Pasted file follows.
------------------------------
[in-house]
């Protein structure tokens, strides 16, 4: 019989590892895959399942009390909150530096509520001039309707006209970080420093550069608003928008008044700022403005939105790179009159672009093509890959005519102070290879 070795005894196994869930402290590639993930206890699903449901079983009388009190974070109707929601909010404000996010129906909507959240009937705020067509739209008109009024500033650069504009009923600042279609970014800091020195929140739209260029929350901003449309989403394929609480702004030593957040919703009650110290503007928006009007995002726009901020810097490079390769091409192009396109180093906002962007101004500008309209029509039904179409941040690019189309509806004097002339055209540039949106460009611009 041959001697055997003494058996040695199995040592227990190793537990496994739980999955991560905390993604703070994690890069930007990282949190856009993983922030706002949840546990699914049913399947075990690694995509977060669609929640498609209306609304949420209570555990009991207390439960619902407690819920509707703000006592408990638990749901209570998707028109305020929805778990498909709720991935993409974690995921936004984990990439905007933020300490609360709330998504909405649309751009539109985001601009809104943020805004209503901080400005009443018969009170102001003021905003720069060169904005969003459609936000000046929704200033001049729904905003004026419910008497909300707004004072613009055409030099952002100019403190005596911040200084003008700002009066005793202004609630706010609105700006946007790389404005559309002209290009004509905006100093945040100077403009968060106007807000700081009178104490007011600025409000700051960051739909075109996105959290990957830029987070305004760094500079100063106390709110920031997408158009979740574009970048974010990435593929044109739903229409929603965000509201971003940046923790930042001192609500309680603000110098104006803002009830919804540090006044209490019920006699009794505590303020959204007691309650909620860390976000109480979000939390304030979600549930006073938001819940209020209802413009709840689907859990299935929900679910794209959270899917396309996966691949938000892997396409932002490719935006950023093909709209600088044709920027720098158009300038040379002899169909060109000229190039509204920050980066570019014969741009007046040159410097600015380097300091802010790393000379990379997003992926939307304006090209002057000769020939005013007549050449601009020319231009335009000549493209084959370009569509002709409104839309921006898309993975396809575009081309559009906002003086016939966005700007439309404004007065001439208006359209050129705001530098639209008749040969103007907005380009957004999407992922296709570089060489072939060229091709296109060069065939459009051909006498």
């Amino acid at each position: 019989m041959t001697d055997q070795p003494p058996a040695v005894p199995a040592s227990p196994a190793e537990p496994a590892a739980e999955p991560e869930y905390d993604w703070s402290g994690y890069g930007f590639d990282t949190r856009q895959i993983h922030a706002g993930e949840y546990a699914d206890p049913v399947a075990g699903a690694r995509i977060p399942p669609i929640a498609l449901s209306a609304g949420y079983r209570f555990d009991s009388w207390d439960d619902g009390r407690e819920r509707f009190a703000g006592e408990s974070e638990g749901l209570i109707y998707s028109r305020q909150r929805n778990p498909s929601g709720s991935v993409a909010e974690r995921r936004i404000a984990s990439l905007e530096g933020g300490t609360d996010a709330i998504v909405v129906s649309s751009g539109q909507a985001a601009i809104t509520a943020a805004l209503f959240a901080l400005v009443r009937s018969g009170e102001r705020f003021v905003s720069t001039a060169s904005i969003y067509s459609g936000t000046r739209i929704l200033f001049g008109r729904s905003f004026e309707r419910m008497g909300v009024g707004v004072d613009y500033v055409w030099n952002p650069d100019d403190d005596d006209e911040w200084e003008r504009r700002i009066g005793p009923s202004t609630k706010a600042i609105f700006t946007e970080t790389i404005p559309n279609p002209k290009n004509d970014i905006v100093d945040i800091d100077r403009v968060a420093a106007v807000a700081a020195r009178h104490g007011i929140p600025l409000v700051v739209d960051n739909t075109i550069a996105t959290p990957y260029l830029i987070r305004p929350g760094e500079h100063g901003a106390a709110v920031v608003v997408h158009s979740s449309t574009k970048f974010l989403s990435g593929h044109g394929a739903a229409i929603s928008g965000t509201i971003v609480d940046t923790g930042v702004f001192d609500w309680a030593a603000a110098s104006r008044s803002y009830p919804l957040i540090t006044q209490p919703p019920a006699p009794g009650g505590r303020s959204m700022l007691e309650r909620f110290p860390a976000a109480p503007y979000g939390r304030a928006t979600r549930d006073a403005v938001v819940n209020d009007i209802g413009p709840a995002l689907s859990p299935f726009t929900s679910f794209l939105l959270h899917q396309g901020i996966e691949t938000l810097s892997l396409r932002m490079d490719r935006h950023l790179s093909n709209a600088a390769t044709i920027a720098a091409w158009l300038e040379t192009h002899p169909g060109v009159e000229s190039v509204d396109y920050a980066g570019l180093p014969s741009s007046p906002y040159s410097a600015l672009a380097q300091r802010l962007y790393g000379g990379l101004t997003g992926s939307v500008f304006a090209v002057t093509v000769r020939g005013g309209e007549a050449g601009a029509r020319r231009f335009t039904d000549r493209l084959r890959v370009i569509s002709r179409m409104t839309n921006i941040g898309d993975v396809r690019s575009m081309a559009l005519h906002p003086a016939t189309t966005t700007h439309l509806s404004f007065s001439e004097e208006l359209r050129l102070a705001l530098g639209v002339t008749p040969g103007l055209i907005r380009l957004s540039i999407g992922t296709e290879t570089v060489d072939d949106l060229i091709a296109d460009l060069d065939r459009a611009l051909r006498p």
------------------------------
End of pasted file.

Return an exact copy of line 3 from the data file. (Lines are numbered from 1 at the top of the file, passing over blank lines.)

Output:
């Amino acid at each position: 019989m041959t001697d055997q070795p003494p058996a040695v005894p199995a040592s227990p196994a190793e537990p496994a590892a739980e999955p991560e869930y905390d993604w703070s402290g994690y890069g930007f590639d990282t949190r856009q895959i993983h922030a706002g993930e949840y546990a699914d206890p049913v399947a075990g699903a690694r995509i977060p399942p669609i929640a498609l449901s209306a609304g949420y079983r209570f555990d009991s009388w207390d439960d619902g009390r407690e819920r509707f009190a703000g006592e408990s974070e638990g749901l209570i109707y998707s028109r305020q909150r929805n778990p498909s929601g709720s991935v993409a909010e974690r995921r936004i404000a984990s990439l905007e530096g933020g300490t609360d996010a709330i998504v909405v129906s649309s751009g539109q909507a985001a601009i809104t509520a943020a805004l209503f959240a901080l400005v009443r009937s018969g009170e102001r705020f003021v905003s720069t001039a060169s904005i969003y067509s459609g936000t000046r739209i929704l200033f001049g008109r729904s905003f004026e309707r419910m008497g909300v009024g707004v004072d613009y500033v055409w030099n952002p650069d100019d403190d005596d006209e911040w200084e003008r504009r700002i009066g005793p009923s202004t609630k706010a600042i609105f700006t946007e970080t790389i404005p559309n279609p002209k290009n004509d970014i905006v100093d945040i800091d100077r403009v968060a420093a106007v807000a700081a020195r009178h104490g007011i929140p600025l409000v700051v739209d960051n739909t075109i550069a996105t959290p990957y260029l830029i987070r305004p929350g760094e500079h100063g901003a106390a709110v920031v608003v997408h158009s979740s449309t574009k970048f974010l989403s990435g593929h044109g394929a739903a229409i929603s928008g965000t509201i971003v609480d940046t923790g930042v702004f001192d609500w309680a030593a603000a110098s104006r008044s803002y009830p919804l957040i540090t006044q209490p919703p019920a006699p009794g009650g505590r303020s959204m700022l007691e309650r909620f110290p860390a976000a109480p503007y979000g939390r304030a928006t979600r549930d006073a403005v938001v819940n209020d009007i209802g413009p709840a995002l689907s859990p299935f726009t929900s679910f794209l939105l959270h899917q396309g901020i996966e691949t938000l810097s892997l396409r932002m490079d490719r935006h950023l790179s093909n709209a600088a390769t044709i920027a720098a091409w158009l300038e040379t192009h002899p169909g060109v009159e000229s190039v509204d396109y920050a980066g570019l180093p014969s741009s007046p906002y040159s410097a600015l672009a380097q300091r802010l962007y790393g000379g990379l101004t997003g992926s939307v500008f304006a090209v002057t093509v000769r020939g005013g309209e007549a050449g601009a029509r020319r231009f335009t039904d000549r493209l084959r890959v370009i569509s002709r179409m409104t839309n921006i941040g898309d993975v396809r690019s575009m081309a559009l005519h906002p003086a016939t189309t966005t700007h439309l509806s404004f007065s001439e004097e208006l359209r050129l102070a705001l530098g639209v002339t008749p040969g103007l055209i907005r380009l957004s540039i999407g992922t296709e290879t570089v060489d072939d949106l060229i091709a296109d460009l060069d065939r459009a611009l051909r006498p």